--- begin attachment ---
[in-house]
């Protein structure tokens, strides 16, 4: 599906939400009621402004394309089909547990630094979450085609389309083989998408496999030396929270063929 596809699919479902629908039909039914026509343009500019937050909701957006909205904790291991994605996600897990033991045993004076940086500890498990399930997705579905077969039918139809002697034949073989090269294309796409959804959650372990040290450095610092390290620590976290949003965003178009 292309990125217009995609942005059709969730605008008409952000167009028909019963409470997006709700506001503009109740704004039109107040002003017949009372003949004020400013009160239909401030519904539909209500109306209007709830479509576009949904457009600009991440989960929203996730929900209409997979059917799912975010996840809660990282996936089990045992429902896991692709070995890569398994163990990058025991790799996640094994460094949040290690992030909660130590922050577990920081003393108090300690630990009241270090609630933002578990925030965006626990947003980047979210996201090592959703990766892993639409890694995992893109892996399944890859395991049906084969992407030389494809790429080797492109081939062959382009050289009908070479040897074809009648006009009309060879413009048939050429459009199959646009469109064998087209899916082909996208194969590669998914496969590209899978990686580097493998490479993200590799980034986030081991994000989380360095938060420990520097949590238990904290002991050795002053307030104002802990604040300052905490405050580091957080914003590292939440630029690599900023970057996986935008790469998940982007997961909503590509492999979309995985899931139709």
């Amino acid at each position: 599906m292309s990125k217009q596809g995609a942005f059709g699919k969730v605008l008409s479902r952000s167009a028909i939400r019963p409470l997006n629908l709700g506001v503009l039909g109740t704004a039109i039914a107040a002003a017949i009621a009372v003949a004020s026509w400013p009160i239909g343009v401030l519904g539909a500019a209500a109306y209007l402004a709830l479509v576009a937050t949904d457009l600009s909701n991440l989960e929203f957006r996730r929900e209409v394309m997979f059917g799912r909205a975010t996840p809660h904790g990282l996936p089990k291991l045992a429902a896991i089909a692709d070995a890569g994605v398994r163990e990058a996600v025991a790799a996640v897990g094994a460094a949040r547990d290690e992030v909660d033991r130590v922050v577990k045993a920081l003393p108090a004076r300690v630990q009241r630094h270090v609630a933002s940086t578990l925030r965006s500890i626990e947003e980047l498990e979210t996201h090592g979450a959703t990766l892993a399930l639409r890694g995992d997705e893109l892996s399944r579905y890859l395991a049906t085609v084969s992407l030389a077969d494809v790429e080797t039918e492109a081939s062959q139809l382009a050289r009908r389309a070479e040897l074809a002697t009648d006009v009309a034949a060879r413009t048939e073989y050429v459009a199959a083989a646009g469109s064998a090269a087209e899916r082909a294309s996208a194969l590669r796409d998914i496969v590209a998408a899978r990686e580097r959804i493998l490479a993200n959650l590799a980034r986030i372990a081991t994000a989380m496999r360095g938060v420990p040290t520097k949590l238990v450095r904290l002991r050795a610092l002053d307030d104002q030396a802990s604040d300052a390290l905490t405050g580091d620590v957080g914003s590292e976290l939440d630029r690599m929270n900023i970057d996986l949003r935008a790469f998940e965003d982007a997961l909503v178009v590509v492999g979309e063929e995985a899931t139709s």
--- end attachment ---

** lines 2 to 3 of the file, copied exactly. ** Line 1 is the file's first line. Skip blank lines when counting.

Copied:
């Protein structure tokens, strides 16, 4: 599906939400009621402004394309089909547990630094979450085609389309083989998408496999030396929270063929 596809699919479902629908039909039914026509343009500019937050909701957006909205904790291991994605996600897990033991045993004076940086500890498990399930997705579905077969039918139809002697034949073989090269294309796409959804959650372990040290450095610092390290620590976290949003965003178009 292309990125217009995609942005059709969730605008008409952000167009028909019963409470997006709700506001503009109740704004039109107040002003017949009372003949004020400013009160239909401030519904539909209500109306209007709830479509576009949904457009600009991440989960929203996730929900209409997979059917799912975010996840809660990282996936089990045992429902896991692709070995890569398994163990990058025991790799996640094994460094949040290690992030909660130590922050577990920081003393108090300690630990009241270090609630933002578990925030965006626990947003980047979210996201090592959703990766892993639409890694995992893109892996399944890859395991049906084969992407030389494809790429080797492109081939062959382009050289009908070479040897074809009648006009009309060879413009048939050429459009199959646009469109064998087209899916082909996208194969590669998914496969590209899978990686580097493998490479993200590799980034986030081991994000989380360095938060420990520097949590238990904290002991050795002053307030104002802990604040300052905490405050580091957080914003590292939440630029690599900023970057996986935008790469998940982007997961909503590509492999979309995985899931139709």
């Amino acid at each position: 599906m292309s990125k217009q596809g995609a942005f059709g699919k969730v605008l008409s479902r952000s167009a028909i939400r019963p409470l997006n629908l709700g506001v503009l039909g109740t704004a039109i039914a107040a002003a017949i009621a009372v003949a004020s026509w400013p009160i239909g343009v401030l519904g539909a500019a209500a109306y209007l402004a709830l479509v576009a937050t949904d457009l600009s909701n991440l989960e929203f957006r996730r929900e209409v394309m997979f059917g799912r909205a975010t996840p809660h904790g990282l996936p089990k291991l045992a429902a896991i089909a692709d070995a890569g994605v398994r163990e990058a996600v025991a790799a996640v897990g094994a460094a949040r547990d290690e992030v909660d033991r130590v922050v577990k045993a920081l003393p108090a004076r300690v630990q009241r630094h270090v609630a933002s940086t578990l925030r965006s500890i626990e947003e980047l498990e979210t996201h090592g979450a959703t990766l892993a399930l639409r890694g995992d997705e893109l892996s399944r579905y890859l395991a049906t085609v084969s992407l030389a077969d494809v790429e080797t039918e492109a081939s062959q139809l382009a050289r009908r389309a070479e040897l074809a002697t009648d006009v009309a034949a060879r413009t048939e073989y050429v459009a199959a083989a646009g469109s064998a090269a087209e899916r082909a294309s996208a194969l590669r796409d998914i496969v590209a998408a899978r990686e580097r959804i493998l490479a993200n959650l590799a980034r986030i372990a081991t994000a989380m496999r360095g938060v420990p040290t520097k949590l238990v450095r904290l002991r050795a610092l002053d307030d104002q030396a802990s604040d300052a390290l905490t405050g580091d620590v957080g914003s590292e976290l939440d630029r690599m929270n900023i970057d996986l949003r935008a790469f998940e965003d982007a997961l909503v178009v590509v492999g979309e063929e995985a899931t139709s």